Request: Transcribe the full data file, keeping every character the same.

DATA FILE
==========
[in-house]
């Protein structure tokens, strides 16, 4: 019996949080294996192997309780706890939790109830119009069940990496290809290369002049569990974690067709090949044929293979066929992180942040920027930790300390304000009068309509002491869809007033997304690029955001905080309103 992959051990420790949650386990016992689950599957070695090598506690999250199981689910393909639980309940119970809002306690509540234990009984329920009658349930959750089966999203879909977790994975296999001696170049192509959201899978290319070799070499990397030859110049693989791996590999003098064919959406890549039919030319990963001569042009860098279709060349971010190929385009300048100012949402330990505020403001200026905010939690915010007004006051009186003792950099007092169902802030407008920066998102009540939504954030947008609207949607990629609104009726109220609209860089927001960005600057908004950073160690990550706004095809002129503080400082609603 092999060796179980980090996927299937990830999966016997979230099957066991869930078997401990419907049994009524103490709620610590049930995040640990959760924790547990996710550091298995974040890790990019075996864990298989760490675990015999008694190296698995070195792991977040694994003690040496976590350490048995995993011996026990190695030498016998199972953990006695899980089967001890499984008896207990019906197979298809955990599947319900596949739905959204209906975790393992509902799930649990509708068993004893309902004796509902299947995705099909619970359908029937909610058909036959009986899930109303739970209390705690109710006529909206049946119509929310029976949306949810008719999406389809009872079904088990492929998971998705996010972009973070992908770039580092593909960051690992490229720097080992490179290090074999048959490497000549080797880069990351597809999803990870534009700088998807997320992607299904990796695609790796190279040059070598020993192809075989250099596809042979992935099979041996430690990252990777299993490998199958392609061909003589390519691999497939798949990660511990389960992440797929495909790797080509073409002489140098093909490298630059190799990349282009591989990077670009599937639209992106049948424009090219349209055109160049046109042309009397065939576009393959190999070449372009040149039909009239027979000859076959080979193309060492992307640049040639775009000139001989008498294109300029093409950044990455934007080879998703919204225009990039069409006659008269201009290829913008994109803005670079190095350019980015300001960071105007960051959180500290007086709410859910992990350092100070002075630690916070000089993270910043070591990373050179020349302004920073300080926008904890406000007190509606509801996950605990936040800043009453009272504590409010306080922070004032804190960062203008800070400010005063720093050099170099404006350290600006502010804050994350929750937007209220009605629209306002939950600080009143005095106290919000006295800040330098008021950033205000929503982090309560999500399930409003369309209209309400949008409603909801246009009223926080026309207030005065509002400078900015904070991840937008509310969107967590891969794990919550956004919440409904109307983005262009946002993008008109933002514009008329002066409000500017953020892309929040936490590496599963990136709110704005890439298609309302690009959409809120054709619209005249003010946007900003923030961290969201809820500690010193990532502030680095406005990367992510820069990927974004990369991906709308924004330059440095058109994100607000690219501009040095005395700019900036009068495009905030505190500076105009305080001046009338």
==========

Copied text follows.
[in-house]
């Protein structure tokens, strides 16, 4: 019996949080294996192997309780706890939790109830119009069940990496290809290369002049569990974690067709090949044929293979066929992180942040920027930790300390304000009068309509002491869809007033997304690029955001905080309103 992959051990420790949650386990016992689950599957070695090598506690999250199981689910393909639980309940119970809002306690509540234990009984329920009658349930959750089966999203879909977790994975296999001696170049192509959201899978290319070799070499990397030859110049693989791996590999003098064919959406890549039919030319990963001569042009860098279709060349971010190929385009300048100012949402330990505020403001200026905010939690915010007004006051009186003792950099007092169902802030407008920066998102009540939504954030947008609207949607990629609104009726109220609209860089927001960005600057908004950073160690990550706004095809002129503080400082609603 092999060796179980980090996927299937990830999966016997979230099957066991869930078997401990419907049994009524103490709620610590049930995040640990959760924790547990996710550091298995974040890790990019075996864990298989760490675990015999008694190296698995070195792991977040694994003690040496976590350490048995995993011996026990190695030498016998199972953990006695899980089967001890499984008896207990019906197979298809955990599947319900596949739905959204209906975790393992509902799930649990509708068993004893309902004796509902299947995705099909619970359908029937909610058909036959009986899930109303739970209390705690109710006529909206049946119509929310029976949306949810008719999406389809009872079904088990492929998971998705996010972009973070992908770039580092593909960051690992490229720097080992490179290090074999048959490497000549080797880069990351597809999803990870534009700088998807997320992607299904990796695609790796190279040059070598020993192809075989250099596809042979992935099979041996430690990252990777299993490998199958392609061909003589390519691999497939798949990660511990389960992440797929495909790797080509073409002489140098093909490298630059190799990349282009591989990077670009599937639209992106049948424009090219349209055109160049046109042309009397065939576009393959190999070449372009040149039909009239027979000859076959080979193309060492992307640049040639775009000139001989008498294109300029093409950044990455934007080879998703919204225009990039069409006659008269201009290829913008994109803005670079190095350019980015300001960071105007960051959180500290007086709410859910992990350092100070002075630690916070000089993270910043070591990373050179020349302004920073300080926008904890406000007190509606509801996950605990936040800043009453009272504590409010306080922070004032804190960062203008800070400010005063720093050099170099404006350290600006502010804050994350929750937007209220009605629209306002939950600080009143005095106290919000006295800040330098008021950033205000929503982090309560999500399930409003369309209209309400949008409603909801246009009223926080026309207030005065509002400078900015904070991840937008509310969107967590891969794990919550956004919440409904109307983005262009946002993008008109933002514009008329002066409000500017953020892309929040936490590496599963990136709110704005890439298609309302690009959409809120054709619209005249003010946007900003923030961290969201809820500690010193990532502030680095406005990367992510820069990927974004990369991906709308924004330059440095058109994100607000690219501009040095005395700019900036009068495009905030505190500076105009305080001046009338």